about the car must be added to the stock via an
update
bought(fiat,orange,d1)

When the company sells a car, the company must
remove the car from the stock
not bought(volvo,black,d2)

24
The selling strategy of the company can be
formalized as
r2 lt r1 stock(Car,Col,T), T lt 10 r1 lt r2
stock(Car,Col,T), T ? 10, not prefer(Col) r2 lt r1
stock(Car,Col,T), T ? 10, prefer(Col) r4 lt r3
price(Car,200) stock(Car,Col,T), not
price(Car,250), not offer (r1) price(Car,250)
stock(Car,Col,T), not price(Car,200), not offer
(r2) prefer(orange) not prefer(black)
(r3) prefer(black) not prefer(orange)
(r4) stock(Car,Col,T) bought(Car,Col,Date),
Ttoday-Date (r5)
25
Suppose that the company adopts the policy to
offer a special price for cars at a certain times
of the year.
price(Car,100) stock(Car,Col,T), offer
(r6) not offer
Suppose an orange fiat bought in date d1 is in
stock and offer does not hold. Independently of
the joinability function used
?- ( price(fiat,P), (,) ) P
250 if today-d1 lt 10
P 200 if today-d1 ? 10
26
?- ( price(fiat,P), (,not (r4 lt r3), r3 lt r4)
) P 250
  • For this query it is relevant which joinability
    function is used
  • if we use ?1, then we do not get the intended
    answer since the user preferences are overwritten
    by the default preferences of the company
  • on the other hand, it is not so appropriate to
    use ?max(S) since a customer could ask

?- ( price(fiat,P), (offer,) )
27
Selecting a joinability function
In some applications the user preferences in ?
must have priority over the preferences in ?. In
this case, the joinability function ?max(S) must
be used. Example a web-site application of a
travel agency whose database ? maintains
information about holiday resorts and preferences
among touristy locations. When a user asks a
query ?- (G, ?), the system must give priority to
?. Some other applications need the joinability
function ?1 to give priority to the preferences
in ?.
28
Open issues
  • Detect inconsistent preference specifications.
  • How to incorporate abduction in our framework
    abductive preferences leading to conditional
    answers depending on accepting a preference.
  • How to tackle the problem arising when several
    users query the system together.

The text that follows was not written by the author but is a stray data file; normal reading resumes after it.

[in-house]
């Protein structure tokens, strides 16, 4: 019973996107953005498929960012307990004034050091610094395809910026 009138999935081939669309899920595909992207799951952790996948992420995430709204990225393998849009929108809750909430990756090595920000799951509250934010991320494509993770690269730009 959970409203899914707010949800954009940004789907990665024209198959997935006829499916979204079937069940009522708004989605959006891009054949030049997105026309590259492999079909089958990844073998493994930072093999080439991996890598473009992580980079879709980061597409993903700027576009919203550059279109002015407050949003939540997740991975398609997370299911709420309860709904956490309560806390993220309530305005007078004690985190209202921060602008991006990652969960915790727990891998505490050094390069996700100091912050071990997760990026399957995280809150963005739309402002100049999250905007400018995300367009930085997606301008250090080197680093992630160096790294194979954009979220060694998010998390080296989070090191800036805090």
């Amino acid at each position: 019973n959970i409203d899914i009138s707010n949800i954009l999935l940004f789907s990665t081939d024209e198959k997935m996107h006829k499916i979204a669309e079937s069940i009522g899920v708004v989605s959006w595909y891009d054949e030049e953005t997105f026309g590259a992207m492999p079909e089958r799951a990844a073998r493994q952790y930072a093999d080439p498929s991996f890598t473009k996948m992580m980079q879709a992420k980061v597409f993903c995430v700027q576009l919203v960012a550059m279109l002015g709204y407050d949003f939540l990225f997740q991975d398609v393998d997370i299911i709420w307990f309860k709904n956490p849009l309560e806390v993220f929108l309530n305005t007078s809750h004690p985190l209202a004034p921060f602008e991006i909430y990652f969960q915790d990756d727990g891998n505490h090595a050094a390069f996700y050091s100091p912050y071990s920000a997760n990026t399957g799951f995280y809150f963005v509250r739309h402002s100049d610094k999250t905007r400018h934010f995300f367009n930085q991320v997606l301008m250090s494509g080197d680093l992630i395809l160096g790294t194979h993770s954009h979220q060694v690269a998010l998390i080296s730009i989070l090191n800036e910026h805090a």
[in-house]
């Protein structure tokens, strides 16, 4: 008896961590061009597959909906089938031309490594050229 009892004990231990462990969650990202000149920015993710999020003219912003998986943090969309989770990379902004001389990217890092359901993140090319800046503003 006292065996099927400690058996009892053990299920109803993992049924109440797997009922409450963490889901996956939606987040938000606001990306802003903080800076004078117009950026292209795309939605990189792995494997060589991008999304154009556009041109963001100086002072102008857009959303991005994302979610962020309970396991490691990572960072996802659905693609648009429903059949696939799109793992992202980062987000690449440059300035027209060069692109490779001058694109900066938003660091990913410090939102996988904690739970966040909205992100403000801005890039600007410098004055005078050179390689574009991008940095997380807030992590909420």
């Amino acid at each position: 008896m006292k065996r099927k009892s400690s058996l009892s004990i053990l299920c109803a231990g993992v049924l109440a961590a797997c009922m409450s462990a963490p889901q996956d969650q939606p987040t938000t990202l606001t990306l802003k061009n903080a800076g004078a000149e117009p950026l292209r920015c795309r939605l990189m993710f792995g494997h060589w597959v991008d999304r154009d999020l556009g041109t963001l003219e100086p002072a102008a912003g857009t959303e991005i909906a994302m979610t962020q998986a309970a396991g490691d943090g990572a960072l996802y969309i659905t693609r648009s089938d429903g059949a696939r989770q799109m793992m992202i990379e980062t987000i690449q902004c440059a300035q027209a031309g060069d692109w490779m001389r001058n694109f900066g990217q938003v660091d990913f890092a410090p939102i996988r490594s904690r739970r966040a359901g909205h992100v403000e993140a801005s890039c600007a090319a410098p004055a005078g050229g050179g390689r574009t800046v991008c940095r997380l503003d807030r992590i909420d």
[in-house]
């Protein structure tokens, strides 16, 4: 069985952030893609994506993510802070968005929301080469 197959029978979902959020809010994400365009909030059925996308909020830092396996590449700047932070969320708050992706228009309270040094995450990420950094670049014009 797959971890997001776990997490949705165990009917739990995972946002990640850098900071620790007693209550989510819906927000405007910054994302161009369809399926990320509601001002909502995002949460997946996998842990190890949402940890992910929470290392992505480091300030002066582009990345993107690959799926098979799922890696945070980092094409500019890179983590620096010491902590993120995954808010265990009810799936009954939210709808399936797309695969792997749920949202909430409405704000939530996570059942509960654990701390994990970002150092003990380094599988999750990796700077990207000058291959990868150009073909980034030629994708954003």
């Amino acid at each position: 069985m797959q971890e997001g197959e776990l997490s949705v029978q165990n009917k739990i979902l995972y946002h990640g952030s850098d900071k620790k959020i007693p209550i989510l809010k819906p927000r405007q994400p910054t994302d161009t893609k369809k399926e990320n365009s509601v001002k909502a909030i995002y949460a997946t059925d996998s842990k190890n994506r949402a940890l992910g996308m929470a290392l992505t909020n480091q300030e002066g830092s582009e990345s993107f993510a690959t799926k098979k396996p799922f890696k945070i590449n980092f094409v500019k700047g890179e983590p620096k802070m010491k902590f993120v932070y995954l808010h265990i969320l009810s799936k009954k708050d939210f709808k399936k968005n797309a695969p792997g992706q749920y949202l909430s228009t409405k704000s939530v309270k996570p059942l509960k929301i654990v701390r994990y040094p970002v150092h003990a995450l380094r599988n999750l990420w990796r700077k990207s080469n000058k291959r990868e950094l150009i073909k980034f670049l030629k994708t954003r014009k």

29
3. Preferring abducibles
  • The evaluation of alternative explanations is one
    of the central problems of abduction.
  • An abductive problem of a reasonable size may
    have a combinatorial explosion of possible
    explanations to handle.
  • It is important to generate only the explanations
    that are relevant.
  • Some proposals involve a global criterion
    against which each explanation as a whole can be
    evaluated.
  • A general drawback of those approaches is that
    global criteria are generally domain independent
    and computationally expensive.
  • An alternative to global criteria is to allow the
    theory to contain rules encoding domain specific
    information about the likelihood that a
    particular assumption be true.

30
  • In our approach we can express preferences among
    abducibles to discard the unwanted assumptions.
  • Preferences over alternative abducibles can be
    coded into cycles over negation, and preferring a
    rule will break the cycle in favour of one
    abducible or another.

31
Example
  • Consider a situation where an agent Peter drinks
    either tea or coffee (but not both). Suppose that
    Peter prefers coffee to tea when sleepy.
  • This situation can be represented by a set Q of
    generalized rules with set of abducibles AQtea,
    coffee.
  • drink tea
  • Q drink coffee
  • coffee C tea sleepy
  • a C b means that abducible a is preferred to
    abducible b

32
  • In our framework, Q can be coded into the
    following set P of generalized rules with set of
    abducibles AP abduce.
  • drink tea
  • drink coffee
  • coffee abduce, not tea, confirm(coffee) (r1)
  • tea abduce, not coffee, confirm(tea) (r2)
  • P confirm(tea) expect(tea), not
    expect_not(tea)
  • confirm(coffee) expect(coffee), not
    expect_not(coffee)
  • expect(tea)
  • expect(coffee)
  • r1 lt r2 sleepy, confirm(coffee)

33
  • Having the notion of expectation allows one to
    express the preconditions for an expectation
  • expect(tea) have_tea